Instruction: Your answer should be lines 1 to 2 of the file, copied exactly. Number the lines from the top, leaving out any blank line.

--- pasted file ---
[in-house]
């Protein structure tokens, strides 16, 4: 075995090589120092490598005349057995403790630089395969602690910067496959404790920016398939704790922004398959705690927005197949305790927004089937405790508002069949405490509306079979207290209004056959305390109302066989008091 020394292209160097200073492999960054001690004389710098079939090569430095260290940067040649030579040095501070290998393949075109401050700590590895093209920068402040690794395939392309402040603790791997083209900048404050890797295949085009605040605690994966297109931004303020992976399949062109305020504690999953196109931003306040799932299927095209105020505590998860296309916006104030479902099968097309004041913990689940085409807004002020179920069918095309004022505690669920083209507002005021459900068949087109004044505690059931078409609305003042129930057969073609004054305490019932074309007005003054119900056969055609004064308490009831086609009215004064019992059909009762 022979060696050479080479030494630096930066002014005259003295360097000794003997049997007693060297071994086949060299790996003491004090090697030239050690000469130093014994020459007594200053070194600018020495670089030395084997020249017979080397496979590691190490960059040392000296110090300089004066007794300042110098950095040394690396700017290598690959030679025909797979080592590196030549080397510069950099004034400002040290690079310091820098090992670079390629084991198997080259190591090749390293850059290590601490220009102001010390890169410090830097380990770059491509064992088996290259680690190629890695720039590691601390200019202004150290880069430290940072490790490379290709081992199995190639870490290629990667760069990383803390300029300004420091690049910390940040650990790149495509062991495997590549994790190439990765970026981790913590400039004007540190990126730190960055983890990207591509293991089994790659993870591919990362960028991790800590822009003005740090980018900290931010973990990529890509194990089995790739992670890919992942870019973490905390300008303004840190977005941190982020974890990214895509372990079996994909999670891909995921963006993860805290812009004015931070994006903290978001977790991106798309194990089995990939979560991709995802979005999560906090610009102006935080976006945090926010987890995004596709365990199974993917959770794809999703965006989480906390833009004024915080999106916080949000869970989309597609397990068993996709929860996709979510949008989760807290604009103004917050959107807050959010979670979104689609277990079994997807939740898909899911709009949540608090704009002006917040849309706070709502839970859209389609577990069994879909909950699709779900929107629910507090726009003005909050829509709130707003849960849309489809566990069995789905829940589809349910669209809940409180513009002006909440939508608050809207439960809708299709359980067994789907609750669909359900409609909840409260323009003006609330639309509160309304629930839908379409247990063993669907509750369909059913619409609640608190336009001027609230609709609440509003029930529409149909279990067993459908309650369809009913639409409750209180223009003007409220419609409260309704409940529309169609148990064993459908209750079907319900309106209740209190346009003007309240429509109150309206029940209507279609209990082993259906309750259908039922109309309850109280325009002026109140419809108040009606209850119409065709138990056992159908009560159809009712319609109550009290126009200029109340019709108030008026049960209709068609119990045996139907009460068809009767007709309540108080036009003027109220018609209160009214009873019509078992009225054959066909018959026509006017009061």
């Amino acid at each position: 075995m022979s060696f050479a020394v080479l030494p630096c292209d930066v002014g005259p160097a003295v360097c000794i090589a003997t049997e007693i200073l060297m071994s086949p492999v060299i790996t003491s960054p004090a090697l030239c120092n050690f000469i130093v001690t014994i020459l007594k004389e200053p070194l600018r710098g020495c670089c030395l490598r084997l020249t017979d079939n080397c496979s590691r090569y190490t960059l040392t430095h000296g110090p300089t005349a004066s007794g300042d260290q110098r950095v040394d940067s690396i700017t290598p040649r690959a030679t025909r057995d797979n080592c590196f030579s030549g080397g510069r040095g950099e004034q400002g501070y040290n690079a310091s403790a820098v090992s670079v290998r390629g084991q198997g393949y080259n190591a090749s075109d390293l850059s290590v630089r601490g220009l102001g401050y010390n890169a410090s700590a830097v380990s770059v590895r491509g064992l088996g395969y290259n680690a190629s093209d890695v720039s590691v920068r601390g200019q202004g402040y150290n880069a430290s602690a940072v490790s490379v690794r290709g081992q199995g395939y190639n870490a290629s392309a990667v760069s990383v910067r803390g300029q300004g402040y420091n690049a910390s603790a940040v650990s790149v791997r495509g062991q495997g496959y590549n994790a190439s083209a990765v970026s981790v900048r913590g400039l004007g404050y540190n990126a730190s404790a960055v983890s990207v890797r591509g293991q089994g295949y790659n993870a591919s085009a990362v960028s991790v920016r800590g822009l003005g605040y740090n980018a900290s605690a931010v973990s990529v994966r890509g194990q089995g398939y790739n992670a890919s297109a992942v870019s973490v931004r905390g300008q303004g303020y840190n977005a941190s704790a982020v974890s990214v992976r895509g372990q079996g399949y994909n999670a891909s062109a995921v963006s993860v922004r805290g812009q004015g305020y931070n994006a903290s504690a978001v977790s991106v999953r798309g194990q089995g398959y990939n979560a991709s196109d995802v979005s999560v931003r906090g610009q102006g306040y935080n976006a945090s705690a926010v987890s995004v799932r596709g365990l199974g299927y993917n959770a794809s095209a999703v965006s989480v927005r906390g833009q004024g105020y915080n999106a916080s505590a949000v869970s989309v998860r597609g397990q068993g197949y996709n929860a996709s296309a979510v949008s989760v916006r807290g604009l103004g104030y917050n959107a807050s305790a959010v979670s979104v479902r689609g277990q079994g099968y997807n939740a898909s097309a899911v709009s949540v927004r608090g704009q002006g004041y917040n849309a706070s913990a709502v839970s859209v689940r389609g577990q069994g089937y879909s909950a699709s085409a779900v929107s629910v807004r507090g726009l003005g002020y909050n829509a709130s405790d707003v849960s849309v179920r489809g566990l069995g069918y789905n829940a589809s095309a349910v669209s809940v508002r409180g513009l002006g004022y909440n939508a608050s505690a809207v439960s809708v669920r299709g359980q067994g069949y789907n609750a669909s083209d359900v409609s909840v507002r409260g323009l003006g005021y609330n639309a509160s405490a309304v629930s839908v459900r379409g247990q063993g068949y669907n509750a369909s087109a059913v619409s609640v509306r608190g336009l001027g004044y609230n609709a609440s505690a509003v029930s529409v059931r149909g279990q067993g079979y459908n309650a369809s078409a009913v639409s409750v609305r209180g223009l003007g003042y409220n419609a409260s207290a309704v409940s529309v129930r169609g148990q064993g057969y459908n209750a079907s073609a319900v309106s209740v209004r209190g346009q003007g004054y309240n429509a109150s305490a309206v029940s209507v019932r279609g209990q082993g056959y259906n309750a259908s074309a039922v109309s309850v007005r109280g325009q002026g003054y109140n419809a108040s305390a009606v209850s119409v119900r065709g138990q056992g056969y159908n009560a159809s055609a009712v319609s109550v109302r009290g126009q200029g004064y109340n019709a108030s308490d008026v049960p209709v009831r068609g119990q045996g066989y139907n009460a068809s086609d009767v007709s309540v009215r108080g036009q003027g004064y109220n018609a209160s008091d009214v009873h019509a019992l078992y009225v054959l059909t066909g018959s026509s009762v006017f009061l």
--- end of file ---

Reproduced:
[in-house]
């Protein structure tokens, strides 16, 4: 075995090589120092490598005349057995403790630089395969602690910067496959404790920016398939704790922004398959705690927005197949305790927004089937405790508002069949405490509306079979207290209004056959305390109302066989008091 020394292209160097200073492999960054001690004389710098079939090569430095260290940067040649030579040095501070290998393949075109401050700590590895093209920068402040690794395939392309402040603790791997083209900048404050890797295949085009605040605690994966297109931004303020992976399949062109305020504690999953196109931003306040799932299927095209105020505590998860296309916006104030479902099968097309004041913990689940085409807004002020179920069918095309004022505690669920083209507002005021459900068949087109004044505690059931078409609305003042129930057969073609004054305490019932074309007005003054119900056969055609004064308490009831086609009215004064019992059909009762 022979060696050479080479030494630096930066002014005259003295360097000794003997049997007693060297071994086949060299790996003491004090090697030239050690000469130093014994020459007594200053070194600018020495670089030395084997020249017979080397496979590691190490960059040392000296110090300089004066007794300042110098950095040394690396700017290598690959030679025909797979080592590196030549080397510069950099004034400002040290690079310091820098090992670079390629084991198997080259190591090749390293850059290590601490220009102001010390890169410090830097380990770059491509064992088996290259680690190629890695720039590691601390200019202004150290880069430290940072490790490379290709081992199995190639870490290629990667760069990383803390300029300004420091690049910390940040650990790149495509062991495997590549994790190439990765970026981790913590400039004007540190990126730190960055983890990207591509293991089994790659993870591919990362960028991790800590822009003005740090980018900290931010973990990529890509194990089995790739992670890919992942870019973490905390300008303004840190977005941190982020974890990214895509372990079996994909999670891909995921963006993860805290812009004015931070994006903290978001977790991106798309194990089995990939979560991709995802979005999560906090610009102006935080976006945090926010987890995004596709365990199974993917959770794809999703965006989480906390833009004024915080999106916080949000869970989309597609397990068993996709929860996709979510949008989760807290604009103004917050959107807050959010979670979104689609277990079994997807939740898909899911709009949540608090704009002006917040849309706070709502839970859209389609577990069994879909909950699709779900929107629910507090726009003005909050829509709130707003849960849309489809566990069995789905829940589809349910669209809940409180513009002006909440939508608050809207439960809708299709359980067994789907609750669909359900409609909840409260323009003006609330639309509160309304629930839908379409247990063993669907509750369909059913619409609640608190336009001027609230609709609440509003029930529409149909279990067993459908309650369809009913639409409750209180223009003007409220419609409260309704409940529309169609148990064993459908209750079907319900309106209740209190346009003007309240429509109150309206029940209507279609209990082993259906309750259908039922109309309850109280325009002026109140419809108040009606209850119409065709138990056992159908009560159809009712319609109550009290126009200029109340019709108030008026049960209709068609119990045996139907009460068809009767007709309540108080036009003027109220018609209160009214009873019509078992009225054959066909018959026509006017009061």